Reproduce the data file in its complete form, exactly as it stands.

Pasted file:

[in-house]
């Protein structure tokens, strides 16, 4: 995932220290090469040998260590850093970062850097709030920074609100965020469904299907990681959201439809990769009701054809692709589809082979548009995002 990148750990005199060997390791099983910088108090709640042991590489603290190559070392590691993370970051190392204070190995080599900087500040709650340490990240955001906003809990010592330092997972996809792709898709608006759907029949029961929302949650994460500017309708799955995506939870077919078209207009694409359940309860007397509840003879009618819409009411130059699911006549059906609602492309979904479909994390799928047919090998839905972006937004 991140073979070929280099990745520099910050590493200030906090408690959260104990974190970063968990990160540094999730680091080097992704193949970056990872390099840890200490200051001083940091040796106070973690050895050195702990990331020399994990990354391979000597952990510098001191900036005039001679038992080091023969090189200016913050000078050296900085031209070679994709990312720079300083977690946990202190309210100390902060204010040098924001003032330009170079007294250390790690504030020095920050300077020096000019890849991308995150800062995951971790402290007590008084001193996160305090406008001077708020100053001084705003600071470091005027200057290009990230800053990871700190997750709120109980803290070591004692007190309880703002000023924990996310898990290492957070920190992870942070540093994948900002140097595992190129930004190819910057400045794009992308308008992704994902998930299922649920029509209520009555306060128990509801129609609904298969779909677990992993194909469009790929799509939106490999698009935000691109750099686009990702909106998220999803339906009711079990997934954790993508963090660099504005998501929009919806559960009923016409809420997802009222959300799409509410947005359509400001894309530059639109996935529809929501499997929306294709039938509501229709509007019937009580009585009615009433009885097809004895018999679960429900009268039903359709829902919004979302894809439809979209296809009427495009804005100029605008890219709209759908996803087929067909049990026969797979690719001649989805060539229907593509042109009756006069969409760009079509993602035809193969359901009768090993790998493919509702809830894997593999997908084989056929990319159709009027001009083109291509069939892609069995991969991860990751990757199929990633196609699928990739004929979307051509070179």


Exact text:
[in-house]
């Protein structure tokens, strides 16, 4: 995932220290090469040998260590850093970062850097709030920074609100965020469904299907990681959201439809990769009701054809692709589809082979548009995002 990148750990005199060997390791099983910088108090709640042991590489603290190559070392590691993370970051190392204070190995080599900087500040709650340490990240955001906003809990010592330092997972996809792709898709608006759907029949029961929302949650994460500017309708799955995506939870077919078209207009694409359940309860007397509840003879009618819409009411130059699911006549059906609602492309979904479909994390799928047919090998839905972006937004 991140073979070929280099990745520099910050590493200030906090408690959260104990974190970063968990990160540094999730680091080097992704193949970056990872390099840890200490200051001083940091040796106070973690050895050195702990990331020399994990990354391979000597952990510098001191900036005039001679038992080091023969090189200016913050000078050296900085031209070679994709990312720079300083977690946990202190309210100390902060204010040098924001003032330009170079007294250390790690504030020095920050300077020096000019890849991308995150800062995951971790402290007590008084001193996160305090406008001077708020100053001084705003600071470091005027200057290009990230800053990871700190997750709120109980803290070591004692007190309880703002000023924990996310898990290492957070920190992870942070540093994948900002140097595992190129930004190819910057400045794009992308308008992704994902998930299922649920029509209520009555306060128990509801129609609904298969779909677990992993194909469009790929799509939106490999698009935000691109750099686009990702909106998220999803339906009711079990997934954790993508963090660099504005998501929009919806559960009923016409809420997802009222959300799409509410947005359509400001894309530059639109996935529809929501499997929306294709039938509501229709509007019937009580009585009615009433009885097809004895018999679960429900009268039903359709829902919004979302894809439809979209296809009427495009804005100029605008890219709209759908996803087929067909049990026969797979690719001649989805060539229907593509042109009756006069969409760009079509993602035809193969359901009768090993790998493919509702809830894997593999997908084989056929990319159709009027001009083109291509069939892609069995991969991860990751990757199929990633196609699928990739004929979307051509070179």